In February, I asked NHS England and NHS Digital to consider publishing more timely statistics on accident and emergency performance. In particular, I asked them to look at the time lag between collection and publication of the statistics.
They propose to reduce the time lag from 6 weeks to 2 weeks, along with changes to provide more timely data in other important areas, such as ambulance services.
This is great news for users of these statistics, and it fits with the Office for Statistics Regulation’s broader drive to improve the coherence, accessibility and value of health and social care statistics.
Over the past two years I have focused a lot on health and social care statistics. This reflects the underlying value of these statistics. They have the power to help save lives and to help make life more comfortable for those who need it – and of course it has ever been thus: iconic figures in the history of statistics like John Snow and Florence Nightingale crop up frequently (perhaps to the point of cliché…) in speeches and presentations about the power of statistics to change lives.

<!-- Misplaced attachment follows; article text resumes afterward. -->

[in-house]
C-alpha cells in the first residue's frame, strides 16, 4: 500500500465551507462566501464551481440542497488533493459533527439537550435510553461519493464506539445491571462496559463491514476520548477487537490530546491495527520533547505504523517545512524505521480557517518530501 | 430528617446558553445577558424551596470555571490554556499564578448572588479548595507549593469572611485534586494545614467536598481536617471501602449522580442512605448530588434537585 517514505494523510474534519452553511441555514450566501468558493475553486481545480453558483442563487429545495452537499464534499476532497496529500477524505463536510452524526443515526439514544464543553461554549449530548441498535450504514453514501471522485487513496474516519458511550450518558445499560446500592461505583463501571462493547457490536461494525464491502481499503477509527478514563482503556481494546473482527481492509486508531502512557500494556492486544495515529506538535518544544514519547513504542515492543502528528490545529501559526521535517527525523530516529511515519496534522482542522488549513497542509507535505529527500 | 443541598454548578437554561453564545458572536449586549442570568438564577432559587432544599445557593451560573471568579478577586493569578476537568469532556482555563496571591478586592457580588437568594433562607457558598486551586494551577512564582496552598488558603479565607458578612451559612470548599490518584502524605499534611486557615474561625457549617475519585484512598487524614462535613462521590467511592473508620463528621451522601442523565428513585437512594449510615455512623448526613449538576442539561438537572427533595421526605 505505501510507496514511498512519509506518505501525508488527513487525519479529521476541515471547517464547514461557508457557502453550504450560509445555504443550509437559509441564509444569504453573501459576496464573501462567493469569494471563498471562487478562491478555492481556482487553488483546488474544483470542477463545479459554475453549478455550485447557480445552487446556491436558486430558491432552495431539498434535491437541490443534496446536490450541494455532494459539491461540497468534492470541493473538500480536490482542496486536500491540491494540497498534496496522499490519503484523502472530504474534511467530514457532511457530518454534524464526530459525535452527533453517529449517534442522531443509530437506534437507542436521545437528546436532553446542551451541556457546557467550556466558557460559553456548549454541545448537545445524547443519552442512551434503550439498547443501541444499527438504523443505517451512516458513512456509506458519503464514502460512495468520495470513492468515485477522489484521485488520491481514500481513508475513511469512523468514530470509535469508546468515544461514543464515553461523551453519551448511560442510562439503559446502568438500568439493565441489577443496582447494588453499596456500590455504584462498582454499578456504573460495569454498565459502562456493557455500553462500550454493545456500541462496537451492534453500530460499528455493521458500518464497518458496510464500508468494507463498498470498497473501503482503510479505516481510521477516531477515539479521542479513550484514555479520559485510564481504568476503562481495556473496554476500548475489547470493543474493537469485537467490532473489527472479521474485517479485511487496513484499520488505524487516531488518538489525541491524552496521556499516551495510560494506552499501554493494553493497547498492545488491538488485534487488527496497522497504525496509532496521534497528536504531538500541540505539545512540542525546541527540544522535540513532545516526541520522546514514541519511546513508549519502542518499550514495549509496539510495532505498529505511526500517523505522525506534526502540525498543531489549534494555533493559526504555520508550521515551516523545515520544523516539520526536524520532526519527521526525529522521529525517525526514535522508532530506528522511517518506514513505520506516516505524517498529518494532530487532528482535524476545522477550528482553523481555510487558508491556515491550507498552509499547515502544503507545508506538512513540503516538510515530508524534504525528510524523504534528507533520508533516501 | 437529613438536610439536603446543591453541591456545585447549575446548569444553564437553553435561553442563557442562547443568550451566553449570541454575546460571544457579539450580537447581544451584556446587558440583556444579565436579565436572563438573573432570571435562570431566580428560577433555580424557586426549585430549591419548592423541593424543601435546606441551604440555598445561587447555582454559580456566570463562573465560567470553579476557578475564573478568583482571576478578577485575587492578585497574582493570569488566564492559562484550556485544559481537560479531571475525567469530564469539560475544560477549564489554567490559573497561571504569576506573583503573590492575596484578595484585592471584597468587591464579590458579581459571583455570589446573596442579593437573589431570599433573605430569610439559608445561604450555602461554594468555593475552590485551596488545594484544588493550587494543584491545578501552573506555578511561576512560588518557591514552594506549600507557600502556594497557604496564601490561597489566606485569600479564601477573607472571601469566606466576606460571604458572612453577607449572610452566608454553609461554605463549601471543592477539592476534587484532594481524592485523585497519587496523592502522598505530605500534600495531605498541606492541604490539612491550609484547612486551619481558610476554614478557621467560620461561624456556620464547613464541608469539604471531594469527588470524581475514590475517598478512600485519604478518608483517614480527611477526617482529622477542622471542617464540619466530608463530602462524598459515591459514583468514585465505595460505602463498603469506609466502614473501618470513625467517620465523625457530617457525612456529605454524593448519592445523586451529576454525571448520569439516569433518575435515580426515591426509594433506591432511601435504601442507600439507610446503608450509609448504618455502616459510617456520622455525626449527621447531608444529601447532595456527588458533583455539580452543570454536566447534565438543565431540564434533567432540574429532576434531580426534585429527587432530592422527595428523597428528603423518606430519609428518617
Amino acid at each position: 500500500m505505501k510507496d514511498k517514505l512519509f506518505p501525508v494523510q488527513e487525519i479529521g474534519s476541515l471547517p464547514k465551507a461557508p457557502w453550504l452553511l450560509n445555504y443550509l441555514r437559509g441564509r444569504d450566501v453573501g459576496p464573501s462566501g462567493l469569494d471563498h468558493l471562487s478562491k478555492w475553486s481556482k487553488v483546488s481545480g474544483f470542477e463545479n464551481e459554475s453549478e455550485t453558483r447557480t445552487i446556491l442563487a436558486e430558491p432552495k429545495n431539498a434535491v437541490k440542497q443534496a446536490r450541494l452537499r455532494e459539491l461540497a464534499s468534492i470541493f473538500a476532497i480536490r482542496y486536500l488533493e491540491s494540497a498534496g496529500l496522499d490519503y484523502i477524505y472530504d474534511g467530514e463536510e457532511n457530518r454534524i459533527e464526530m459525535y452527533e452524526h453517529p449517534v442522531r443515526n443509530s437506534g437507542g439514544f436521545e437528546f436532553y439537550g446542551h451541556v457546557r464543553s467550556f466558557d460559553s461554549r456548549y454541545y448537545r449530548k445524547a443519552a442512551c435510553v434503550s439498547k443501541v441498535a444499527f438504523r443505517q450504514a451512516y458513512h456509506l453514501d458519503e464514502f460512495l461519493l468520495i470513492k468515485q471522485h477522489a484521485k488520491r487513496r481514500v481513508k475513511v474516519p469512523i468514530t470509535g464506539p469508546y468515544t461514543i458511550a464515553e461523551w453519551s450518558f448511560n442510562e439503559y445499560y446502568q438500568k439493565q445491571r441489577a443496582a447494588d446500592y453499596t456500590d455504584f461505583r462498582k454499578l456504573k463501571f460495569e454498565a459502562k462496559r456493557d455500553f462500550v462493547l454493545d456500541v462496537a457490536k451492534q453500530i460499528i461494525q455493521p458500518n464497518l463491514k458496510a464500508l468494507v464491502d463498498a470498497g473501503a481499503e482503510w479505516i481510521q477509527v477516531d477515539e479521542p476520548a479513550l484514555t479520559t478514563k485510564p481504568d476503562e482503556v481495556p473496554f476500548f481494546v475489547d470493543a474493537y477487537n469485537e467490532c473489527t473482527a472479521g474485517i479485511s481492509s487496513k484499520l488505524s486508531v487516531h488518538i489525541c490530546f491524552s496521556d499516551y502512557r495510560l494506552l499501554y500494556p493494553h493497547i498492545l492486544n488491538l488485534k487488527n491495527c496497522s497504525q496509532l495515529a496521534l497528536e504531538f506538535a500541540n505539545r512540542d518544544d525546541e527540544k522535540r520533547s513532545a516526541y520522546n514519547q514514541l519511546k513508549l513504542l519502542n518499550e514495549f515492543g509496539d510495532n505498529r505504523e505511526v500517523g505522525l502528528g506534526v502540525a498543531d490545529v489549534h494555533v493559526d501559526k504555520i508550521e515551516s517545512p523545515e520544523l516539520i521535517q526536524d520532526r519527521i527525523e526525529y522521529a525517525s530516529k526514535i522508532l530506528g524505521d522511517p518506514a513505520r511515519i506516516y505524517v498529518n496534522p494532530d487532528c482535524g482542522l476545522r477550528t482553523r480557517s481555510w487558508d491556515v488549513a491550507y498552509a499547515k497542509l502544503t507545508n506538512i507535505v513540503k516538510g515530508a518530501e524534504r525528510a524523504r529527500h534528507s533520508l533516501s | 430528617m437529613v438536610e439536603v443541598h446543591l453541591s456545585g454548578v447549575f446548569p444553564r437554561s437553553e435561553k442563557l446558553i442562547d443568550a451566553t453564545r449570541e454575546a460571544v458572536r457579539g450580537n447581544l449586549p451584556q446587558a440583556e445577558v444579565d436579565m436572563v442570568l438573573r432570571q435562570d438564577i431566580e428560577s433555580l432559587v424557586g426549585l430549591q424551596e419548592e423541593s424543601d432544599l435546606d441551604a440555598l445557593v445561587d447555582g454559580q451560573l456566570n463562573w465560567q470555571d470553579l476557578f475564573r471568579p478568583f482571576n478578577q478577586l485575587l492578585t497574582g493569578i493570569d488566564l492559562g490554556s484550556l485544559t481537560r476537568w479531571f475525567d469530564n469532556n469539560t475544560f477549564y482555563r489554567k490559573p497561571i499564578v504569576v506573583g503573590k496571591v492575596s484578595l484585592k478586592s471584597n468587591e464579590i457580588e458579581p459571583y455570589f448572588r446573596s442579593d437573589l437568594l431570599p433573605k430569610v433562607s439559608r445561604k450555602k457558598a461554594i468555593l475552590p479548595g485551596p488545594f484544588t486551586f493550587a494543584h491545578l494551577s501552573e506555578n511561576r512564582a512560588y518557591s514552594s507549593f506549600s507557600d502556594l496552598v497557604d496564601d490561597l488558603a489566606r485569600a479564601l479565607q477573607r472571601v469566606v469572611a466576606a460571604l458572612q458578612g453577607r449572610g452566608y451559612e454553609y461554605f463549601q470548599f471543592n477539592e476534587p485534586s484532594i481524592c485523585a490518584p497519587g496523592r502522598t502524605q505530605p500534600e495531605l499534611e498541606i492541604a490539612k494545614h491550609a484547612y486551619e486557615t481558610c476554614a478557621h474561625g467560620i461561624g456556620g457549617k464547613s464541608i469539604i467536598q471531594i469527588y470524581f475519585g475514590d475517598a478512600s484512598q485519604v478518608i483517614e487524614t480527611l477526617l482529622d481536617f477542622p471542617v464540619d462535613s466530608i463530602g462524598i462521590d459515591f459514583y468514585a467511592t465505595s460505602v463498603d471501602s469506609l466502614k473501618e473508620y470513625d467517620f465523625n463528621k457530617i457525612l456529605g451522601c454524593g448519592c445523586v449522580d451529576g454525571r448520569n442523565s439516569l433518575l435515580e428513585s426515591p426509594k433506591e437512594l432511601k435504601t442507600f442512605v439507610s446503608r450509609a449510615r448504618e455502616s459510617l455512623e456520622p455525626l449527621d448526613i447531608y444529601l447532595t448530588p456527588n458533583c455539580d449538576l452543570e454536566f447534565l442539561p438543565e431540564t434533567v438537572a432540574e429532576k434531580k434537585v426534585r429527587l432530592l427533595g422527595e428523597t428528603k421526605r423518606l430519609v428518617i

The Office for Statistics Regulation identified the need for improvements in the accessibility and coherence of and insight provided by health and social care statistics in England in 2015. Since then we’ve proceeded by dialogue, with producers (though a series of round tables) and with users, through our health summit in July 2016.
After our most recent round table, we’re more confident that producers of these statistics are taking ownership of the project to improve health and care statistics. We decided that this work no longer needed us to organise or chair discussions. Producers themselves will carry on this cross-departmental dialogue.
The changes to accident and emergency statistics announced today further reflect progress that producers are making.
My team is continuing to review health and care statistics to ensure user needs are being met and we are also going to be investing time in holding a second ‘Health and Social Care Statistics Summit’ in the late Autumn. If you would like to participate in this or have any thoughts on areas we should be looking to do more work – whether commending progress or seeking improvements – please let me know.
And of course it’s far too early to declare victory. Health and social care statistics, with their power to save and improve lives, will remain a key priority for me. I look forward to and expect many more cases of reform and change.